Subject Re: [firebird-support] Re: DB restore and datapumping fails
Author Helen Borrie
At 03:11 AM 10/11/2007, you wrote:

>OK, I now pumped data from that table to an table without any constraints:
>and then tried
>select count(uid), uid from tab_graafik_test group by uid order by 1 desc
>and it appears that there is indeed 2 uid which aren't unique!
>==== ======= ========= ======= ======= ========
>139972 1 24 08.08.2007 26.06.2007
>139972 1 24 08.08.2007 26.06.2007
>139973 1 24 09.08.2007 26.06.2007
>139973 1 24 09.08.2007 26.06.2007
>Note that only difference is in "Changed" field.
>However, when running this query against original table (TAB_Graafik),
>there is no dublicates!

The output shown above is not the output of this query.

Do you notice also that uid 139972 and 139973 exhibit a violation of the unique constraint CU_Graafik_KuupLepVah UNIQUE(Kuupaev,Tooleping,Vahetus) that was defined for the source table?


it is all rather academic. Unfortunately, you have already corrupted the original database, considering that you used

gbak -R -user ...

gbak: ERROR: attempt to store duplicate value (visible to active
transactions) in unique index "RDB$PRIMARY40"
gbak: Exiting before completion due to errors

So gbak has gone this far:

1. It deleted the original database (that is what the -R flag does)
2. It created the new database for the restore
3. It created many of the objects, including the PK and FK constraints and their indexes, which it flagged temporarily as inactive.
4. It pushed data into the tables.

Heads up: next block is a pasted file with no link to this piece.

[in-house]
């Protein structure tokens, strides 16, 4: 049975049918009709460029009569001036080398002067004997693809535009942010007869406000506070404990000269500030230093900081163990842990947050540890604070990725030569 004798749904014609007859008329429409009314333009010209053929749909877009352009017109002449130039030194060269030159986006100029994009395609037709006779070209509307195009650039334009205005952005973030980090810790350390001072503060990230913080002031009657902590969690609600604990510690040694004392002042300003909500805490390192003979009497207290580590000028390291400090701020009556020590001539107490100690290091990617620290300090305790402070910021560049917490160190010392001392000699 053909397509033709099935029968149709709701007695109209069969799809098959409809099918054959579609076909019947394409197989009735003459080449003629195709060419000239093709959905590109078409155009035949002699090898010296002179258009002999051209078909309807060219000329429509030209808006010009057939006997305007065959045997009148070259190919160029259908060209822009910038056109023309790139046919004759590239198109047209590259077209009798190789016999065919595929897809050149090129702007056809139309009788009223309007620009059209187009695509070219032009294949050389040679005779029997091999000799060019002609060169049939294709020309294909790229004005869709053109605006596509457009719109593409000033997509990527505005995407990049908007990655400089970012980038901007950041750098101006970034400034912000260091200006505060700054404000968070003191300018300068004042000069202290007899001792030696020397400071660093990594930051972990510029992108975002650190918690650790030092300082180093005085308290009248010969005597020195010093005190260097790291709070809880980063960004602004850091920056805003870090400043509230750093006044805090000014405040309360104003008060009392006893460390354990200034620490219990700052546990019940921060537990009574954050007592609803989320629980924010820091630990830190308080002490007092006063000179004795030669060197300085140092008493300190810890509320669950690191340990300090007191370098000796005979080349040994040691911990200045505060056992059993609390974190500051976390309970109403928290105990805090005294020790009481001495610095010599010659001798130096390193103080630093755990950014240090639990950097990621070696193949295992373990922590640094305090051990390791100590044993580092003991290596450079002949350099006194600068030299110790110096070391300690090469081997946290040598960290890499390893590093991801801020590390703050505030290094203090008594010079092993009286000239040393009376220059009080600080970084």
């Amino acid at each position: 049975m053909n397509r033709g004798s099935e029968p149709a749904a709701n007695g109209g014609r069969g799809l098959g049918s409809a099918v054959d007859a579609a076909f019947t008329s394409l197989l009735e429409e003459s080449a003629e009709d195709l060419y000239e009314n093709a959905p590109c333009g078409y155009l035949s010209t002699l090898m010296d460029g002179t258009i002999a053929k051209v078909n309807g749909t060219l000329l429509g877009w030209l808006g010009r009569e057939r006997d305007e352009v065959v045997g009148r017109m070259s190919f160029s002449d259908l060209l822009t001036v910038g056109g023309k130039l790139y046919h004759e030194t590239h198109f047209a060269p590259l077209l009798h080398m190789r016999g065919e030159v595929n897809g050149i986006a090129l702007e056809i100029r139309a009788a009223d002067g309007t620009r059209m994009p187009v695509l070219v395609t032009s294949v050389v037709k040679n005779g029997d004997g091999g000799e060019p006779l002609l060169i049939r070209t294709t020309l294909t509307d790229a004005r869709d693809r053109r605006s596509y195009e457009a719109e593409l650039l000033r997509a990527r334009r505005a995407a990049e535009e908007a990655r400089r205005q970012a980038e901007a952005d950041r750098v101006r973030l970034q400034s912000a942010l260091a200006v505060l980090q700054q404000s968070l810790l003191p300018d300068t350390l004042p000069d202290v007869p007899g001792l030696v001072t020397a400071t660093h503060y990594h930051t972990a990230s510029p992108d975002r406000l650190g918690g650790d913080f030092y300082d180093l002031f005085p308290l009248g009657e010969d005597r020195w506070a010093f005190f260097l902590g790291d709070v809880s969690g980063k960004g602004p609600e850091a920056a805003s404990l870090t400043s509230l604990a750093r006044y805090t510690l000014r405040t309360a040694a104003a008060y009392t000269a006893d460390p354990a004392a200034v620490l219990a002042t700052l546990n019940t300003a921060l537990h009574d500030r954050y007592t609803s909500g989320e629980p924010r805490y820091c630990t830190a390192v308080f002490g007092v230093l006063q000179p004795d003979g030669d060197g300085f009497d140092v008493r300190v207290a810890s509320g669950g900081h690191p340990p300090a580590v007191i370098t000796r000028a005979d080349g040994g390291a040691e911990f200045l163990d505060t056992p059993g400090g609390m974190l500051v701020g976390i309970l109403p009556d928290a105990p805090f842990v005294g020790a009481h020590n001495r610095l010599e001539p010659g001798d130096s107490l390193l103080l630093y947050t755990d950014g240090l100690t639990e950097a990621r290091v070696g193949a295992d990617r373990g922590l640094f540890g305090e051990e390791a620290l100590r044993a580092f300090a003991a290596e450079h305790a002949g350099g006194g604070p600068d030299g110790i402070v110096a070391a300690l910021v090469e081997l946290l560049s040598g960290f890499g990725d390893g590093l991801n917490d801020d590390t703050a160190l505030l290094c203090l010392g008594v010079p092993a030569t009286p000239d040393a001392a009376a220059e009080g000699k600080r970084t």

5. Then it activated the constraint indexes and started to build them.
6. It reached RDB$PRIMARY40 and encountered a PK violation when it tried to build the index on that PK, so it committed the transaction and stopped.

No further constraints or indexes would be activated. The database is left in the state where users can break any of those unprotected keys.

Somewhere between 3 and 5, as well as after the restore was committed, you had users logged in and operating on tables that had no constraints. And, judging by the timestamp values in CHANGED (above) it is not the first time you have fallen into this trap - that particular example occurred months ago.

>So it seems that data from an old transaction
>is somehow has survived, but it is visible in only in some special

Superseded data from an old transaction *does* survive on disk until those old recversions are garbage-collected. But nothing can make multiple recversions available to any transaction.
--- the transaction that creates a new recversion sees only that recversion
--- other transactions see only the last committed recversion

But that's not the issue. The issue is two-fold:

1. Using the -R switch for restoring a database
2. Allowing users to log in to a partially-restored database

>Database header page information:
> Flags 0
> Checksum 12345
> Generation 13048450
> Page size 4096
> ODS version 10.1
> Oldest transaction 13048431
> Oldest active 13048432
> Oldest snapshot 13048432
> Next transaction 13048433
> Bumped transaction 1
> Sequence number 0
> Next attachment ID 0
> Implementation ID 16
> Shadow count 0
> Page buffers 0
> Next header page 0
> Database dialect 3
> Creation date Jul 5, 2006 12:07:26

This is not the header page from a recently restored database. So at least you have (apparently) a previous copy that you can fall back to. Hopefully the users won't be too upset that their recent work has been lost...I'd want to inspect ALL data carefully, even in the "last known good" copy, in case there are other constraints that have been left inactive for many months.

NEVER use gbak -R on a database that cannot be shut down.
NEVER consider a database as "shut down" if you have users that log in as SYSDBA or Owner.